Let’s talk about the embassy attack. Why did it make the Viet Cong look more powerful than the American people had been led to believe?
Well, because the embassy was a symbol of the U.S. presence in South Vietnam. It became the dominant news story of the beginning of the attack, even though it wasn’t important from the enemy’s point of view. But because it was seen as symbolic, journalists loved the story.
Also, a debate broke out over whether the enemy had penetrated the building—or just the grounds. And because no one in the press corps trusted the Johnson Administration, this nonsensical debate erupted for a few days about whether they were in the building or not. It reinforced the notion that maybe the president was hiding something or maybe the enemy was stronger than we thought.
What role did Walter Cronkite play in terms of the American public turning against the war?
I think his role was highly exaggerated. If you look at opinion polls, in the wake of Tet, over 60 percent of Americans were calling for an escalation of the war—to finish the job. Only about 25 percent were calling for a pullout, and that number had declined since before Tet. So Cronkite turning against the war clearly did not bring the public with him. But apparently, Lyndon Johnson thought that the public was with Cronkite, and famously said, “If I’ve lost Cronkite, I’ve lost middle America.” That’s not true, but he thought it was true, and he made decisions based on that. That led to an attempt at a negotiated peace, and Johnson not running for president in 1968. That’s when people started to give up on the war effort. Because if the president wasn’t going to lead anymore, why should they care?
How does Tet continue to shape perception of American conflicts?
The insurgents, terrorists, and other enemies we face today are inspired by Tet, because in the Tet narrative they see that weak enemies can bring about changes in public opinion that bring about changes in policy. And that’s the only way that they can defeat us. So they try to attack the public will, or the will of policymakers. They want to emulate the same kind of drama, the same kind of news reports, and they consciously talk about Vietnam—and Tet—as the model.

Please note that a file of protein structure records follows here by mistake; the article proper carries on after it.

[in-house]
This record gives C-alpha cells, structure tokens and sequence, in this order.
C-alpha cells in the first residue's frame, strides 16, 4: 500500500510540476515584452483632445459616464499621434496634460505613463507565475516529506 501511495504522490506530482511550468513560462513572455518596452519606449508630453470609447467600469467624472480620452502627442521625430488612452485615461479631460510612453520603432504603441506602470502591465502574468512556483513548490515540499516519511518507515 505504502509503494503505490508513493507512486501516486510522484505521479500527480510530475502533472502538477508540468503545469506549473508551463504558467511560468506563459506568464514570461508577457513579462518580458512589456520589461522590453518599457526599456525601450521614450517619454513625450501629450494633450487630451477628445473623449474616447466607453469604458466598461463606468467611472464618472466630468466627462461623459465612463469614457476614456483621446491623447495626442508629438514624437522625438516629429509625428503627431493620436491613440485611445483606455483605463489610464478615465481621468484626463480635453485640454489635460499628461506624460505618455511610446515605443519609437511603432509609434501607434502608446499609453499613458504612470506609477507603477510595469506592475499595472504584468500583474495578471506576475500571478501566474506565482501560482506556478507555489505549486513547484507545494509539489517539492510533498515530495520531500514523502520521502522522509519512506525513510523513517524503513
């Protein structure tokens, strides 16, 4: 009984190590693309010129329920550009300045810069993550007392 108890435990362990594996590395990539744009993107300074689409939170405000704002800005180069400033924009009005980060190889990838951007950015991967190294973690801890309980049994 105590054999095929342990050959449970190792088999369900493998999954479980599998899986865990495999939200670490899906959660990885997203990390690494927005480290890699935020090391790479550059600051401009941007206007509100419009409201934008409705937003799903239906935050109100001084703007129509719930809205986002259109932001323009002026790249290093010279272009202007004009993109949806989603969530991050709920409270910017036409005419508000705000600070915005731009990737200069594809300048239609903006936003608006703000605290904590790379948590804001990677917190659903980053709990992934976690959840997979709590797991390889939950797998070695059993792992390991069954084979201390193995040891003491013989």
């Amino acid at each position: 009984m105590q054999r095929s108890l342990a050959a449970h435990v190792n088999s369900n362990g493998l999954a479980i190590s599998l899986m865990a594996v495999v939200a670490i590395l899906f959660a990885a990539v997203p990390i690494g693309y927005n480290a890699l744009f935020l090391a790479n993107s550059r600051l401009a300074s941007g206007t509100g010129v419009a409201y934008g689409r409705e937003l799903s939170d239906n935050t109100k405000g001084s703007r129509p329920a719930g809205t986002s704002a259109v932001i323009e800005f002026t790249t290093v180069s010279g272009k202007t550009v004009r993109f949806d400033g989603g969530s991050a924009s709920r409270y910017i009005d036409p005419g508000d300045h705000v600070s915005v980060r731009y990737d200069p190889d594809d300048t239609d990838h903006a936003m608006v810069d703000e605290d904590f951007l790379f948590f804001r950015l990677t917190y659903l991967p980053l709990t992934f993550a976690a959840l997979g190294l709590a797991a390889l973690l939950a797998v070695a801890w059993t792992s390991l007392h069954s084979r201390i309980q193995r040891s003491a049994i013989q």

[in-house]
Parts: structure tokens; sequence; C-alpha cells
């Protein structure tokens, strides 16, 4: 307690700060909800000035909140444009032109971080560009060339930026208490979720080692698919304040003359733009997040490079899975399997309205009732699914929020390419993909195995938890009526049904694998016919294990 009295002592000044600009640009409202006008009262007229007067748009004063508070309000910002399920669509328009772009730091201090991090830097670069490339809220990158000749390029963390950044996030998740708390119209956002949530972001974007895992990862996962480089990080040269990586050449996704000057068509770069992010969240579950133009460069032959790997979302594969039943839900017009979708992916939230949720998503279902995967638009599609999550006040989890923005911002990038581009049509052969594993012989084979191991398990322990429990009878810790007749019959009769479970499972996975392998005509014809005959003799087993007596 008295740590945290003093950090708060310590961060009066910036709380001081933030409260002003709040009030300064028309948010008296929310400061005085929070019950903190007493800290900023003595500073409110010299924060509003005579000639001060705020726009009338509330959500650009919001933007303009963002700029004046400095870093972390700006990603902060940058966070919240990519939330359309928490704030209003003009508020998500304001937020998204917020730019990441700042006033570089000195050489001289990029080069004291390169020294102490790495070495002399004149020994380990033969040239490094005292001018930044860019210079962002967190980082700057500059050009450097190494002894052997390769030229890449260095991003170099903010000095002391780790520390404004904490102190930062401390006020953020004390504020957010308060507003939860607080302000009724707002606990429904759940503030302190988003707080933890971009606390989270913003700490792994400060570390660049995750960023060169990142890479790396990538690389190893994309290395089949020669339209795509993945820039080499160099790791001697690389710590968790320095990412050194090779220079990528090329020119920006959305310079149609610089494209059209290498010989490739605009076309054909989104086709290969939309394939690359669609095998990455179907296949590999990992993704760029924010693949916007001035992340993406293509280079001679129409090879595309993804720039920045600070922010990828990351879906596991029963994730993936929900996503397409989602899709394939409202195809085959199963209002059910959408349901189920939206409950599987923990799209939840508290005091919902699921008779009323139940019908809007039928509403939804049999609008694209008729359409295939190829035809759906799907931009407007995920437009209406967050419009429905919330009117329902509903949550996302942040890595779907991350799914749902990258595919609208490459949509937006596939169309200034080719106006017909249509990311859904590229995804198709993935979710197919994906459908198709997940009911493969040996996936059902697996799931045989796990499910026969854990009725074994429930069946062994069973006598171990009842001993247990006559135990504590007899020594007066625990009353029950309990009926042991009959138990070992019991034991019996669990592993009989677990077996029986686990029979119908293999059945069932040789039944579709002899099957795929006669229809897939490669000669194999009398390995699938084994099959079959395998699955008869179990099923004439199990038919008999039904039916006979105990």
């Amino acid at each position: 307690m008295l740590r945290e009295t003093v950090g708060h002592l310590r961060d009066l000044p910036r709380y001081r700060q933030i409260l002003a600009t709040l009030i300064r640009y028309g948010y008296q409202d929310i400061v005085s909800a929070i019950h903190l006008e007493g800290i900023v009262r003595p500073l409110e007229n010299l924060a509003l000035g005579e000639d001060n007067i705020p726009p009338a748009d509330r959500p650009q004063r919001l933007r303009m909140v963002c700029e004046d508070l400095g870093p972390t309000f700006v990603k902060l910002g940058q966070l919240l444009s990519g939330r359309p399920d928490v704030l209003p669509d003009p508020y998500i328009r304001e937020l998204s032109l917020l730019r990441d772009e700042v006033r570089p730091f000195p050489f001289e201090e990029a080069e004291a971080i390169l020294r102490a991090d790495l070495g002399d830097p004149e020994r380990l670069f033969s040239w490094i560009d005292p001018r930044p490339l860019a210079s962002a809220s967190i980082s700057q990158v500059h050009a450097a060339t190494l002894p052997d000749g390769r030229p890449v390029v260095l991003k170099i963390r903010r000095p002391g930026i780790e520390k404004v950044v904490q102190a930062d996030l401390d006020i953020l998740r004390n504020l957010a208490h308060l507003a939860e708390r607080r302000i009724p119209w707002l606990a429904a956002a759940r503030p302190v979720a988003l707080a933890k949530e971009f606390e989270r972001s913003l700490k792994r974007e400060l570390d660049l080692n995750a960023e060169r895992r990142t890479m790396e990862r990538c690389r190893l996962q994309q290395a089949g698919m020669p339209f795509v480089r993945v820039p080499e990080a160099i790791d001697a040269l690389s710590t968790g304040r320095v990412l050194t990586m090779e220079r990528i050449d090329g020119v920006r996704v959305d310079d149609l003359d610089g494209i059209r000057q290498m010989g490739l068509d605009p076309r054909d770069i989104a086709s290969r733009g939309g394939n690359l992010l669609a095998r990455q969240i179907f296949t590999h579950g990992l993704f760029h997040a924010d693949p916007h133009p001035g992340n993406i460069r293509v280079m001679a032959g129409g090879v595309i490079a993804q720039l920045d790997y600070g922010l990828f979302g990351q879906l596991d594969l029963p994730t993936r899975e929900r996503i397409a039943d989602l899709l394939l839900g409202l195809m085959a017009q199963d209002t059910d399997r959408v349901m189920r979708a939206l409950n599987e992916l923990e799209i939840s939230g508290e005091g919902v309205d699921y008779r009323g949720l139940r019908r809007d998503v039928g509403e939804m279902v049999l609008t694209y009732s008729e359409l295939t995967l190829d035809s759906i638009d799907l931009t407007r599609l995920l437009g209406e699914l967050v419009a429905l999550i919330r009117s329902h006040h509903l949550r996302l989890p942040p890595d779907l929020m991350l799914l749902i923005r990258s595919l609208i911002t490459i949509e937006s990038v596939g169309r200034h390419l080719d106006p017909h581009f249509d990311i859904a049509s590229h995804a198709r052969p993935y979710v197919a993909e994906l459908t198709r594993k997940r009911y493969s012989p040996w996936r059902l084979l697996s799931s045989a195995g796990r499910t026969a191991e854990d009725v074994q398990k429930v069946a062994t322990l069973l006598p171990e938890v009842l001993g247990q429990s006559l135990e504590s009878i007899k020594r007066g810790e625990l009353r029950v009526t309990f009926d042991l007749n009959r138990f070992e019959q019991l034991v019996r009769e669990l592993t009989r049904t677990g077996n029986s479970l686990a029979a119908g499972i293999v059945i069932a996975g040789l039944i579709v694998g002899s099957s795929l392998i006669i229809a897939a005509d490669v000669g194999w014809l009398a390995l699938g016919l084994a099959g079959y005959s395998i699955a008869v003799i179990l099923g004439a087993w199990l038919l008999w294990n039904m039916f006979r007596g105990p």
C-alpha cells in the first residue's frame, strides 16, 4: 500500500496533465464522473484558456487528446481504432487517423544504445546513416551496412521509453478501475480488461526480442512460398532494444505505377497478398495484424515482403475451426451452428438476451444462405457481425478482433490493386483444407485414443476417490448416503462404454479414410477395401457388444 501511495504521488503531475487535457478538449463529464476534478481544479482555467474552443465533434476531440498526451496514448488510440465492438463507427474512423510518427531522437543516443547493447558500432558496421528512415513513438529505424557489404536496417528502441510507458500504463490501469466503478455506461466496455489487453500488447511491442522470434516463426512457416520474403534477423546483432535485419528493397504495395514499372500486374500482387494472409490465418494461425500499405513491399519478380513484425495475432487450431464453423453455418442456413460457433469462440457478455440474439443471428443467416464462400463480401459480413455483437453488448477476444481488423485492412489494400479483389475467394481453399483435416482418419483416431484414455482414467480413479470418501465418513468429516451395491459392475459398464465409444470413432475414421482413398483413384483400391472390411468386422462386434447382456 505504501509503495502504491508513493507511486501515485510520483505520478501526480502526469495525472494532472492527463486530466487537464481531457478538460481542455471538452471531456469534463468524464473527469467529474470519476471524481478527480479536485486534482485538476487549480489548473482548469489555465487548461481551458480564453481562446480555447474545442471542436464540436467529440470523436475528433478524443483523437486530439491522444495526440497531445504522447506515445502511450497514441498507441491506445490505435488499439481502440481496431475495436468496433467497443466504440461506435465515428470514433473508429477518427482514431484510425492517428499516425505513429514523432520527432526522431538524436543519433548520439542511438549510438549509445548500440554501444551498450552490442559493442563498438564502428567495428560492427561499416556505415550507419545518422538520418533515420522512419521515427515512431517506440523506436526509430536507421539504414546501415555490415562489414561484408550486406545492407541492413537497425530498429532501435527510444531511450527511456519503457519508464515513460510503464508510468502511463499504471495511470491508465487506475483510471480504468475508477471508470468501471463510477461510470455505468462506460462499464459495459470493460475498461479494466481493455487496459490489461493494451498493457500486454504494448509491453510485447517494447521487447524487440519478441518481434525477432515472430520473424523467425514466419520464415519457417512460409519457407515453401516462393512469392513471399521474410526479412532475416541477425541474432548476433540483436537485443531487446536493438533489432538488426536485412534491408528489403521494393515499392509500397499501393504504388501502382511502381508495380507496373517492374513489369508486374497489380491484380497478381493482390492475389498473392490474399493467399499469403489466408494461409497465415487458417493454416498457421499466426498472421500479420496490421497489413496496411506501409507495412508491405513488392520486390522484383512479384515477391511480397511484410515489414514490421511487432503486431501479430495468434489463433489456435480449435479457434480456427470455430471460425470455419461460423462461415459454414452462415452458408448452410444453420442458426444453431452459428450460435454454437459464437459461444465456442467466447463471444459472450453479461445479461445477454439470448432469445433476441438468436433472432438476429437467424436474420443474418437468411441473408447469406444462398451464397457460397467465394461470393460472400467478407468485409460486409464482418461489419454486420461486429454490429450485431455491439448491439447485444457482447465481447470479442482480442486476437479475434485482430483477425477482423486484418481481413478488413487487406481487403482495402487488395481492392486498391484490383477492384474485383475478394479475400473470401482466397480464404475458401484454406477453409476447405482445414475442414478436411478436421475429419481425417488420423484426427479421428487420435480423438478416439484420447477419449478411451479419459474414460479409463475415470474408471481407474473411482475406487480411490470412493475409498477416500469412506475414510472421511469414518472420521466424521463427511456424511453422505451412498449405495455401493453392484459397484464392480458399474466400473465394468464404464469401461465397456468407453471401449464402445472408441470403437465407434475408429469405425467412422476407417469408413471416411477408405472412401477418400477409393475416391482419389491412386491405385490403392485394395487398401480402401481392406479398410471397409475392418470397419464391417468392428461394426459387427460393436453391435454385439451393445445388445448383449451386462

And that makes it more difficult for the United States to defeat this kind of enemy?
It makes it extremely difficult because many people in the press are hard-wired to compare any little thing that goes wrong to Tet. But Tet was a major military action involving tens of thousands of enemy troops. Nowadays you get a guy strapping on a suicide vest and commentators say it’s like Tet. In scale and impact there’s no comparison, but if people keep repeating it [the analogy], then in terms of perception it becomes like Tet.
Indeed the Tet analogy is drawn over and over again. What can be done to prevent that?
First you have to break down the analogy and show why it’s wrong. That’s the purpose of “This Time We Win.” The second thing is to make people aware that they are playing into the hands of the terrorists. Whenever these analogies are made—people saying, “This is just like Vietnam”—we are doing exactly what the terrorists want. Members of the media should think clearly about whether the analogy is true—whether the story line they are trying to adopt makes sense—before making these statements. Nine times out of ten, the commentator or journalist is getting the analogy wrong.
Saigon Execution: The real story behind Eddie Adams' iconic Vietnam War photo
The Hue Massacre: The world remembers My Lai, why not Hue?
Also by James S. Robbins:
Last in Their Class: Custer, Pickett and the Goats of West Point